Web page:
APR 2018

MedEsthetics—business education for medical practitioners—provides the latest noninvasive cosmetic procedures, treatment trends, product and equipment reviews, legal issues and medical aesthetics industry news.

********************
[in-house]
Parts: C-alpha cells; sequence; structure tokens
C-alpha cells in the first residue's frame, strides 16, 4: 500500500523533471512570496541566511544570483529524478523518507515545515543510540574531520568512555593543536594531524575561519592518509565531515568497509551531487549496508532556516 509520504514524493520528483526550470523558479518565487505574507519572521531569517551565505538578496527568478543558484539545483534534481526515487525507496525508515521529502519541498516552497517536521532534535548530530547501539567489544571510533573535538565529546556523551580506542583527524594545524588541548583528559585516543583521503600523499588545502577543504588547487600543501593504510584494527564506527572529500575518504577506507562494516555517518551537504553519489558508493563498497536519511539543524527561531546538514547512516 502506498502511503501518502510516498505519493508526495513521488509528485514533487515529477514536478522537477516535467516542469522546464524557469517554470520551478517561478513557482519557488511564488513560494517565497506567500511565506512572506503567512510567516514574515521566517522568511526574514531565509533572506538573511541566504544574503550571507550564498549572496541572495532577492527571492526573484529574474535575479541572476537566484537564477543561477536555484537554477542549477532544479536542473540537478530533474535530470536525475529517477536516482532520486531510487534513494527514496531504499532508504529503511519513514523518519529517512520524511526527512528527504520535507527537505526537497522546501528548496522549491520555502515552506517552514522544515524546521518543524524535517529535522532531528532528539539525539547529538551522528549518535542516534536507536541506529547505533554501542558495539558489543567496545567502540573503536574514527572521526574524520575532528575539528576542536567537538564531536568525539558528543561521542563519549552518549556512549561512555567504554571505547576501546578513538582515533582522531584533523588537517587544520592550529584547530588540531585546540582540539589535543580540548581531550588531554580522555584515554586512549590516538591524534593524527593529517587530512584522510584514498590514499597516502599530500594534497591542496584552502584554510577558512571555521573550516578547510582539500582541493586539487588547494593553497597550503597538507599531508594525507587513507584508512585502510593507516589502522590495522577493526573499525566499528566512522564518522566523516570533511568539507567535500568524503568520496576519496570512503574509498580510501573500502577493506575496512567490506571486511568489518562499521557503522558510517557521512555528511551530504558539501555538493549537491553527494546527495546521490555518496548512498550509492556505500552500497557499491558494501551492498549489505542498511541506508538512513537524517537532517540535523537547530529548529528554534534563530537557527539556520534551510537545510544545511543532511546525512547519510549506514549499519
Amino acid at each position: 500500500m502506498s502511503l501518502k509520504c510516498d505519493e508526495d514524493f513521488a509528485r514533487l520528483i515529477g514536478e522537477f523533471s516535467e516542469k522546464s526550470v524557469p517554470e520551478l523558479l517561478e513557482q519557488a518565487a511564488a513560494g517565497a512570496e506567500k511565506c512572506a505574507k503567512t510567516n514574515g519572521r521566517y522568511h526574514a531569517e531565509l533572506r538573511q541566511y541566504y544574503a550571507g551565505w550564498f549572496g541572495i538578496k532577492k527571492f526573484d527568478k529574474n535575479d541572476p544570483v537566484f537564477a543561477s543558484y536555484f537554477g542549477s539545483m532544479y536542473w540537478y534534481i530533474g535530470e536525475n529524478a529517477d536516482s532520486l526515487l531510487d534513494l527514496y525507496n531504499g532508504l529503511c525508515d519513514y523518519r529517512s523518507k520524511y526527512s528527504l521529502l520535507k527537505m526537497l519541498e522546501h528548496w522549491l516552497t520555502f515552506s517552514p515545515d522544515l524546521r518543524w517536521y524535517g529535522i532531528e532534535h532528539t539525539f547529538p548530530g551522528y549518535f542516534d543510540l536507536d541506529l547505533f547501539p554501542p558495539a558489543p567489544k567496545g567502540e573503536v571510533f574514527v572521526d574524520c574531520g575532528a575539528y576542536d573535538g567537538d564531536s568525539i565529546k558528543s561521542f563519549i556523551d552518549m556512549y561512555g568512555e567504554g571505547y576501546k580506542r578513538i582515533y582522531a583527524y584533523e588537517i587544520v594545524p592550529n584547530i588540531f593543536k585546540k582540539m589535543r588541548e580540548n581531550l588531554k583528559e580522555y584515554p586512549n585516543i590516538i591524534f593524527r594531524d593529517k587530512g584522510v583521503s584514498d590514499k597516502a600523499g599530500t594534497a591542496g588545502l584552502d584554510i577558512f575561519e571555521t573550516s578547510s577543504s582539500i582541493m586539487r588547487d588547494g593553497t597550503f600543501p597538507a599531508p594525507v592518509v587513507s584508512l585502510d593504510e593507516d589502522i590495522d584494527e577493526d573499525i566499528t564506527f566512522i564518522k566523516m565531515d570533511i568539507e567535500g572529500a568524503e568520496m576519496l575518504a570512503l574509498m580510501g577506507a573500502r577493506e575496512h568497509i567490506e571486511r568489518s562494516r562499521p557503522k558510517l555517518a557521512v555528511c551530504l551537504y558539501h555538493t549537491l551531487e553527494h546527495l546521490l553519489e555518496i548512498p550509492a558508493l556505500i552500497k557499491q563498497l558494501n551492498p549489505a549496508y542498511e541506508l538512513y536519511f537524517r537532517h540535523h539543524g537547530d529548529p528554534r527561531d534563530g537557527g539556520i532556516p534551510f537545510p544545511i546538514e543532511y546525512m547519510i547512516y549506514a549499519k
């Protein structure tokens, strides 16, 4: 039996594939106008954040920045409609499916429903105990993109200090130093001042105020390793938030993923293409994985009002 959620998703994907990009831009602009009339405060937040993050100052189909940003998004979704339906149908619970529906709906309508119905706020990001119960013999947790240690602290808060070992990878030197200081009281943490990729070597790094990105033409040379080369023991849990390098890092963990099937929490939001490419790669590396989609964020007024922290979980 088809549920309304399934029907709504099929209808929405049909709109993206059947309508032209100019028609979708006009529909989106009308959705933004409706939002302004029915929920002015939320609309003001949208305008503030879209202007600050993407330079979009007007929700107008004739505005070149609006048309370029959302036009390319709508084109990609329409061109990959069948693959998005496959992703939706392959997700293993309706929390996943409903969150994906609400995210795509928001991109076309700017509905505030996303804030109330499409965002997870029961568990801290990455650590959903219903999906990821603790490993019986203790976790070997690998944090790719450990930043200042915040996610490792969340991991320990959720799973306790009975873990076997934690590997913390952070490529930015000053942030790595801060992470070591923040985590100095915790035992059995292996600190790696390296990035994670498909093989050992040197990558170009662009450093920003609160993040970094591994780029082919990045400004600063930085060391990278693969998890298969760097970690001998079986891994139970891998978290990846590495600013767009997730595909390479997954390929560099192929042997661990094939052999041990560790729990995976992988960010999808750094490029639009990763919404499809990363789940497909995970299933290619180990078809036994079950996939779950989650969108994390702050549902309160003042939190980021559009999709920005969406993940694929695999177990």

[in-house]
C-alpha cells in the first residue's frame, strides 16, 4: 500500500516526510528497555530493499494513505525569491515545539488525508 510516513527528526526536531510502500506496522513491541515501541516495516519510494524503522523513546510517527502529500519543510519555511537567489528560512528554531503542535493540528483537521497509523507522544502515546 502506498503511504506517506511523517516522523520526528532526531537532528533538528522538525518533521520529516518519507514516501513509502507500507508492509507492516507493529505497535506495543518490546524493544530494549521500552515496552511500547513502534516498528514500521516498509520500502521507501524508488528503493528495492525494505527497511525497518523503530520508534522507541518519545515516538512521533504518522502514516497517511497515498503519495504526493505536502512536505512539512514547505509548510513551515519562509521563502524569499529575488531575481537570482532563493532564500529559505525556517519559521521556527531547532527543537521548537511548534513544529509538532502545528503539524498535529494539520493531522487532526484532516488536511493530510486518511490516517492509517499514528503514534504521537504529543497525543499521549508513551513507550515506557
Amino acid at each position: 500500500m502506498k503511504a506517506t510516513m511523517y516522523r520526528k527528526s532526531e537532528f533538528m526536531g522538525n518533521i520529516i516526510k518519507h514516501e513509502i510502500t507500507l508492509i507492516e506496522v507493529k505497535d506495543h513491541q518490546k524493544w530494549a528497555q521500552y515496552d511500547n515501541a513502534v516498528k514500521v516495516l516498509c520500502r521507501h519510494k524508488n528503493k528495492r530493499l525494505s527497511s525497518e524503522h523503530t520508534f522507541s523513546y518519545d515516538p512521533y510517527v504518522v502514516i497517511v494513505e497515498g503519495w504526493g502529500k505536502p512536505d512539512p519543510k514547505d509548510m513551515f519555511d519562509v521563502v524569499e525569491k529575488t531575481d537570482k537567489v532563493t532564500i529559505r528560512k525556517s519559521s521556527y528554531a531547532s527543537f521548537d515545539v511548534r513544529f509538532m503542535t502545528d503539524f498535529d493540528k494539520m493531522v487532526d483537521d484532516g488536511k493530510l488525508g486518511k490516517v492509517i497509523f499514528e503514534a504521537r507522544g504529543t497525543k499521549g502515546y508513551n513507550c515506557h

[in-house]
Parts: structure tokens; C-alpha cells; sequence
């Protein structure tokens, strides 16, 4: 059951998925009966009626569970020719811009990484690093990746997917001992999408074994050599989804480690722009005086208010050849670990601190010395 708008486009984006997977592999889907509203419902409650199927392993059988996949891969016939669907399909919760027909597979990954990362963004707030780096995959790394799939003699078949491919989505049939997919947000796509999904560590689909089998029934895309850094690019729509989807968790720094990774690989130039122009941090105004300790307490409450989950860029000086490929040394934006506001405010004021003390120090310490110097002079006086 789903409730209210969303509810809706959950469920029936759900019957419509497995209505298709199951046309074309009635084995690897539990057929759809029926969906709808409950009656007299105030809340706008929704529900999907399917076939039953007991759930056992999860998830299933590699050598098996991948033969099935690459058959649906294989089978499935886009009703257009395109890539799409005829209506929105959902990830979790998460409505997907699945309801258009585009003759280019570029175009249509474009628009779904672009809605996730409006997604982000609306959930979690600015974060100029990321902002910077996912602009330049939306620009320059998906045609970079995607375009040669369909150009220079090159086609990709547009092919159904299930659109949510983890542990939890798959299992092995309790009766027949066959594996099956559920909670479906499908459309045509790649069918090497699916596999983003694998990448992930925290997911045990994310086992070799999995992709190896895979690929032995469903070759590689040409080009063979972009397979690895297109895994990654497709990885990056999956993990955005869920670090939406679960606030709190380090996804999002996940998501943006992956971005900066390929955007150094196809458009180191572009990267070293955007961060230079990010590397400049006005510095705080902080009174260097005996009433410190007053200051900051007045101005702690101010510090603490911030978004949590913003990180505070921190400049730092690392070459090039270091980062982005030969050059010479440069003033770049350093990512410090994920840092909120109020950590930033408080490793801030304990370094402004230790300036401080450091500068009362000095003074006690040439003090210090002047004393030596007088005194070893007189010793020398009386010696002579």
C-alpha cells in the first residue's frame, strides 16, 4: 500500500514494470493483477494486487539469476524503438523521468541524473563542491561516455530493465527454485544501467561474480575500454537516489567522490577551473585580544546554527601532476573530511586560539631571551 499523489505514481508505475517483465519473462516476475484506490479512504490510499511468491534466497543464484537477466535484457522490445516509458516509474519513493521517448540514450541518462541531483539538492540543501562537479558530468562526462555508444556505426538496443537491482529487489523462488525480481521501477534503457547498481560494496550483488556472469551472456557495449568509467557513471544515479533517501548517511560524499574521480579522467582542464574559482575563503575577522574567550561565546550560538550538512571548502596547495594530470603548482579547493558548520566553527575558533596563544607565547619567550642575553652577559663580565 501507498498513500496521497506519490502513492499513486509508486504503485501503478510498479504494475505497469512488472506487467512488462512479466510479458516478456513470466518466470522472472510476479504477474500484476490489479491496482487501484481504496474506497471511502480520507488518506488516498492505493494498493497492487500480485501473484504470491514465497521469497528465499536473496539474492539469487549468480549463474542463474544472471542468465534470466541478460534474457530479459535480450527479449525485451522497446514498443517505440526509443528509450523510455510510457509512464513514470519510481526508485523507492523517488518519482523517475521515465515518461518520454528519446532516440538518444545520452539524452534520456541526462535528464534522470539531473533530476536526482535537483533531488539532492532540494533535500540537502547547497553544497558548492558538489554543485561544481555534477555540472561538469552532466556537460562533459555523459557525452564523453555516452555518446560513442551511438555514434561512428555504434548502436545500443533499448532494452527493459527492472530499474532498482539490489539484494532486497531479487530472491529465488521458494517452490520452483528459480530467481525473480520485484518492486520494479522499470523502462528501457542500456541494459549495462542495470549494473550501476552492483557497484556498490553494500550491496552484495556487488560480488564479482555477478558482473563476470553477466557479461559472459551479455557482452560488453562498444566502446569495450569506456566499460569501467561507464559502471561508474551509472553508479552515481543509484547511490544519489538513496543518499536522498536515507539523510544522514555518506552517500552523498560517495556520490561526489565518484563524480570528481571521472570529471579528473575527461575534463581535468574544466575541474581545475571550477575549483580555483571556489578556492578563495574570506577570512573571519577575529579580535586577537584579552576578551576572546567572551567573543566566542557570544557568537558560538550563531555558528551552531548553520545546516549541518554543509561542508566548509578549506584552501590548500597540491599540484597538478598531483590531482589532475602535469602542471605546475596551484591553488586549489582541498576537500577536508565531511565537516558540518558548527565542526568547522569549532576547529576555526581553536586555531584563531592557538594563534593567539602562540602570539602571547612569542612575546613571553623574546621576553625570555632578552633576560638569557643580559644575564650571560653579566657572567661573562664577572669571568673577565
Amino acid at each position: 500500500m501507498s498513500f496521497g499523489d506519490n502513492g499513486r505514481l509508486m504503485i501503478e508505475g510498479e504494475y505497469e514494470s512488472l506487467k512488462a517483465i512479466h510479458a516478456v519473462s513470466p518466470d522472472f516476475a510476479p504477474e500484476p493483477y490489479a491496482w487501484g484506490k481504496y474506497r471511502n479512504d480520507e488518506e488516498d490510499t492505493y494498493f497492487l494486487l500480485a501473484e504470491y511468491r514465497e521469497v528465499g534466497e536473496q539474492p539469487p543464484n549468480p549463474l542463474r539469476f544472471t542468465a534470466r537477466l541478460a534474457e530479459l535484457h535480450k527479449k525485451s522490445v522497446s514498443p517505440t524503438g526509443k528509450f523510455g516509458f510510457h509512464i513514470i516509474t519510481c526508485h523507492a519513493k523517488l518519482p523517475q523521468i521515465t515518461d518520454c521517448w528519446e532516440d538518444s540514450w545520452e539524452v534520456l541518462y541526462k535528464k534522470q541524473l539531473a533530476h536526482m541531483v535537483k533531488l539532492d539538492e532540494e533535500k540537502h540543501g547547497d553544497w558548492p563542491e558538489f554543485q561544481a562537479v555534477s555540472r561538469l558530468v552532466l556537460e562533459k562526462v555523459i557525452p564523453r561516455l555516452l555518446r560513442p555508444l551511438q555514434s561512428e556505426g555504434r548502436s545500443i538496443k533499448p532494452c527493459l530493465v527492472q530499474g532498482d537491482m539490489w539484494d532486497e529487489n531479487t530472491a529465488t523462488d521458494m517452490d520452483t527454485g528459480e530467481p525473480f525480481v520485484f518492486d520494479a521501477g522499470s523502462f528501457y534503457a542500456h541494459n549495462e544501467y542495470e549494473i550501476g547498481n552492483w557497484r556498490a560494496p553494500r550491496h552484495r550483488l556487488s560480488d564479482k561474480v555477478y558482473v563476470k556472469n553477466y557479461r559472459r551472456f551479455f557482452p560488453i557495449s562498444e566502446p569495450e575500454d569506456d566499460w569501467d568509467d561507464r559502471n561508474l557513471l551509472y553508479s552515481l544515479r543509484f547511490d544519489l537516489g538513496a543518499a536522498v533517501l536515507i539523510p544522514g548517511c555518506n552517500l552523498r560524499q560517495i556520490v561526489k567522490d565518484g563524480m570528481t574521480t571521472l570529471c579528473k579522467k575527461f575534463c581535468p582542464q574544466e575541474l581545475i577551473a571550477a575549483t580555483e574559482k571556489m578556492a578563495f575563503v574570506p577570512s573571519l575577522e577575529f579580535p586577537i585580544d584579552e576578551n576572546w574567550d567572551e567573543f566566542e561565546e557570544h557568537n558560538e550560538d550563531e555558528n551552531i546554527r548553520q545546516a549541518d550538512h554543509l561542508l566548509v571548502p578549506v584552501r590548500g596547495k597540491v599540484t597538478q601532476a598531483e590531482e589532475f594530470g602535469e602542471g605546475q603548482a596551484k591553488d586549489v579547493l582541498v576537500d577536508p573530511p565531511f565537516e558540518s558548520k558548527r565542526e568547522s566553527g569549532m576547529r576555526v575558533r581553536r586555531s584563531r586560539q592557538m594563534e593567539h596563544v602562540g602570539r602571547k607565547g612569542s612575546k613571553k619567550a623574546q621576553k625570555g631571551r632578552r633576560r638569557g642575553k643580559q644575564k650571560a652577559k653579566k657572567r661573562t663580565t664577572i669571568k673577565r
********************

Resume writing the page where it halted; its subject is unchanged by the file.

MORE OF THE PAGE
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"Typically patients require four sessions at two-week in- tervals for face and neck treatments," says Yael Halaas, MD, a facial plastic and reconstructive surgeon based in New York City. "Depending on their age and the health of their skin, some patients may need a few more treatments than others. If they expect more results at the end of the pack- age, then we can add a few more sessions. Setting client expectations is very important: Try not to over-promise, and show lots of before-and-after pictures so clients know what type of results to expect." Stanley Kovak, MD, of Kovac Cosmetic Centers in Oakbrook Terrace and Rockford, Illinois, uses the RF-based Thermi250 because it offers multiple applicators, includ- ing a small size specifi cally for the eye area. "My preferred protocol depends on the area to be treated," he says. "For the eye area, we treat each eye twice during the session. On average, we would do eight treatments, spaced 10 to 14 days apart. Each treatment session takes about 15 minutes, and there is no discomfort. Some patients return for maintenance treatments four to six times a year to keep the area looking smooth." For full-face treatments, Dr. Kovak often starts with the Thermi250. "With this device, you can treat the cheeks and neck without worrying about damaging the fat and creating skin surface irregularities," he notes. About eight Thermi250 treatments are required, but some patients may not be willing to come in for that many offi ce visits. "Patients tend to get impatient and not complete the recommended course of treatment," says Dr. Kovak. "But most who do complete the recommended number of sessions get 75 percent im- provement and are satisfi ed." For patients needing a more aggressive treatment, Dr. Kovak turns to Ultherapy. "Though more uncomfortable than RF, it requires only one treatment to tighten tissue over the course of a few months," he says. Ultherapy also allows practitioners to measure skin thickness for more custom- ized treatments. "You can treat either the bottom layer or the top layer," says Dr. Kovak. "Many times we treat near the bottom of the skin for a tightening effect and then again near the top for a little textural change. We start at the highest setting and lower the settings as necessary for comfort. We do multiple pulses so patients do need a topical anesthetic, and if they have someone to drive them home, we will give them something to relax them as well." Kristy Murrow, PA-C, of Mariposa Aesthetics & Laser Center in Oklahoma City, Oklahoma, also opts for either Ultherapy or Thermi250 for patients with mild-to-moderate skin laxity. "With the Thermi250 ThermiSmooth treatment, there is no pain. Some patients say the gradual buildup of heat feels a little like a hot-stone massage and can actually be relaxing," she says. Her ThermiSmooth clients typically undergo a series of four to six treatments, while Ultherapy is offered as a one-time treatment for mild laxity. With both treatments, complete results take approximately 90 days. Laxity With Photodamage Patients with more severe photodamage and/or skin laxity are poor candidates for noninvasive RF and ultrasound- based devices. But newer options, including microneedle RF, can penetrate below the epidermis for enhanced outcomes. "Patients who present with mild-to-moderate laxity and photoaging complaints are ideally positioned for micro- needling RF," says Dr. Sadick, who uses the EndyMed IntensifRF and Venus Viva nanofractional RF. "These devices not only stimulate the skin-tightening cascade but also im- prove tone and textural issues. Energy settings depend on PHOTOS COURTESY OF SOLTA MEDICAL/MICHAEL KAMINER, MD 38 APRIL 2018 | Med Esthetics THE HEAT IS ON Patient before and four months after treatment with the noninvasive Thermage RF device. BEFORE AFTER

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